Instead, Talbert reasons, his people want to see representations of themselves and of their family members on stage. “African Americans live on an emotional plain,” he explains. “We are a tribal people, and we’re people who are filled with the music and dance and praise and worship. That’s why at black churches they talk back to the preacher. You go to a movie, black people talk back to the screen. When you go to a gospel play, we talk back to the actors and actresses — that’s how we are; we are emotionally charged people.”
Talbert contends that while Broadway sells aesthetics, he sells emotion. “Mainstream theater thinks that because gospel plays aren’t as aesthetically pleasing that we are subpar,” he says. “It doesn’t matter that we don’t have a million-dollar budget to make helicopters fly over the stage like in Miss Saigon. Black folks could care less about a helicopter. We hear a helicopter and start running for cover because we associate helicopters with the police and a drug bust. We have a different experience. We have a different appreciation.”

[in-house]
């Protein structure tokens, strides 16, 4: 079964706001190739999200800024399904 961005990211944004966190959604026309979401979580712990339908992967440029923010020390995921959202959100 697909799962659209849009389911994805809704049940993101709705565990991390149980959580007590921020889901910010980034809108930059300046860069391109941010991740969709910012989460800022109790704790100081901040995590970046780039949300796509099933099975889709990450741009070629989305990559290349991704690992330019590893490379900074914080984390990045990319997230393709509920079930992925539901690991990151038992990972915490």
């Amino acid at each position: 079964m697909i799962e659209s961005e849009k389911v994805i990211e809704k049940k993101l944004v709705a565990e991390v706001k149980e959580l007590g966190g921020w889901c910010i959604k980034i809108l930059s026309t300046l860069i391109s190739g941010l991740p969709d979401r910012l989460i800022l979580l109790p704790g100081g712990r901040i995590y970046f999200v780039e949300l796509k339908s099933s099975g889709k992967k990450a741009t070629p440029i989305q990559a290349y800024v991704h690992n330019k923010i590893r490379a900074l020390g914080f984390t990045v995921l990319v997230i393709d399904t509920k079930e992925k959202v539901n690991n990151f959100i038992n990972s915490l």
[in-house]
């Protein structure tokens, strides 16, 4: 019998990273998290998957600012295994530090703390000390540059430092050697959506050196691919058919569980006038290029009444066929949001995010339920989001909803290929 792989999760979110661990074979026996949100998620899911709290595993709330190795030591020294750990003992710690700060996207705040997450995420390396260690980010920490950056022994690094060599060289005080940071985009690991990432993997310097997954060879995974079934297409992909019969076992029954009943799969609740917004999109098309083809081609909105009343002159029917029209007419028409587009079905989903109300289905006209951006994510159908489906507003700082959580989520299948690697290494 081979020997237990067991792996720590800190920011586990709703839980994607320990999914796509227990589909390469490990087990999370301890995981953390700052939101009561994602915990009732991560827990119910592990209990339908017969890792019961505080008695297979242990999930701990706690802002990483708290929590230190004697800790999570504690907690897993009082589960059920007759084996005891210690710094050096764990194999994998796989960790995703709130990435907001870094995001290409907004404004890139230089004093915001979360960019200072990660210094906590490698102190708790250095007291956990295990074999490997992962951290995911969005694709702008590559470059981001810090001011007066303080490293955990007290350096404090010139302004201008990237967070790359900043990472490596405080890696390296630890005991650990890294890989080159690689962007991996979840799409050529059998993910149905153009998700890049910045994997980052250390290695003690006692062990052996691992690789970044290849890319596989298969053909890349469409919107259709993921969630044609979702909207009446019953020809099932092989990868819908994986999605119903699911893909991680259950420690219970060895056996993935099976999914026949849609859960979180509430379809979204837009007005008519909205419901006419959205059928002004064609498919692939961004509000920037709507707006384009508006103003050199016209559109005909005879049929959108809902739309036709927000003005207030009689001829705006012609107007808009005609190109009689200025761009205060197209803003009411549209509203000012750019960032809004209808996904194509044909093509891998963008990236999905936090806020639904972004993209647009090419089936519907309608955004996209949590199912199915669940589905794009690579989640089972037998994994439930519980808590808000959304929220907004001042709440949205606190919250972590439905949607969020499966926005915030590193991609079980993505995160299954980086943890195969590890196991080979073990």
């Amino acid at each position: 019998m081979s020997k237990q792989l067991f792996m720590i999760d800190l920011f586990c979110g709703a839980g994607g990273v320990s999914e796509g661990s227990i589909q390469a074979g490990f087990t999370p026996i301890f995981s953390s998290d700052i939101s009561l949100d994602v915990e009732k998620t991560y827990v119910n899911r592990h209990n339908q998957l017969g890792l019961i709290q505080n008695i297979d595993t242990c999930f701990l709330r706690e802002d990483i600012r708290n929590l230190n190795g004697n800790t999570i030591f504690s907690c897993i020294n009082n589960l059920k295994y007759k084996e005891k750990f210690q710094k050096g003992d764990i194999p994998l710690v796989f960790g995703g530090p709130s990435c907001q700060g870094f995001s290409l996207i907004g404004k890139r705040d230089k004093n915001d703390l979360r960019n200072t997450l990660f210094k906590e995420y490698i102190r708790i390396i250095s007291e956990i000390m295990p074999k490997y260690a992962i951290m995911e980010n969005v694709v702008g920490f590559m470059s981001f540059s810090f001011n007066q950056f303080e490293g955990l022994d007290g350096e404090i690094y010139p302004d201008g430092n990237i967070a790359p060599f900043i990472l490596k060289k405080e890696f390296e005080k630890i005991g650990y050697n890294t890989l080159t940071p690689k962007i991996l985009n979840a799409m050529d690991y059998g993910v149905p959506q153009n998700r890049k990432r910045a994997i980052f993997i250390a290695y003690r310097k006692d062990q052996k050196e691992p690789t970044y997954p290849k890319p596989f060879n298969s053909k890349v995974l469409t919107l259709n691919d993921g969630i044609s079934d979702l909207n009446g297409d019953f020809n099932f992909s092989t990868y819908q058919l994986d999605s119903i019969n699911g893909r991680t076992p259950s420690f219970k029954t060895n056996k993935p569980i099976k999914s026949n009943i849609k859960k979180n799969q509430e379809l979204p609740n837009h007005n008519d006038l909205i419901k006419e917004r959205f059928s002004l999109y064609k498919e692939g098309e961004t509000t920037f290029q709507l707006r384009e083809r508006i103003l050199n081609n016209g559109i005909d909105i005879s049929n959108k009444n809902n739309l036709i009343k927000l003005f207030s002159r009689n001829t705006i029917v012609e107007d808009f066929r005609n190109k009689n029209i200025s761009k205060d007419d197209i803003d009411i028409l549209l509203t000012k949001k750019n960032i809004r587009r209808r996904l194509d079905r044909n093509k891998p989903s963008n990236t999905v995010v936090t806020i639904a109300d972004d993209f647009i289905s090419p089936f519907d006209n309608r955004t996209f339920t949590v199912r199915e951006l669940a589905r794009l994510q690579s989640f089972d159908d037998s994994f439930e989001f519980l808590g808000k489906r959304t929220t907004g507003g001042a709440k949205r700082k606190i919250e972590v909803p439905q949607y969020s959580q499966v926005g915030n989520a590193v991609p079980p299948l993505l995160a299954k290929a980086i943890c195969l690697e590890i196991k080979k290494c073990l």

Often, the art forms for which African Americans feel such a unique appreciation are co-opted by white America, but thus far gospel plays represent an undiscovered source of creative culture. With Talbert’s success, that might be about to change. Again, his phone might be about to herald good news, but this time it will be Hollywood on the other end, spreading the Lord’s rewards in the form of a lucrative development deal.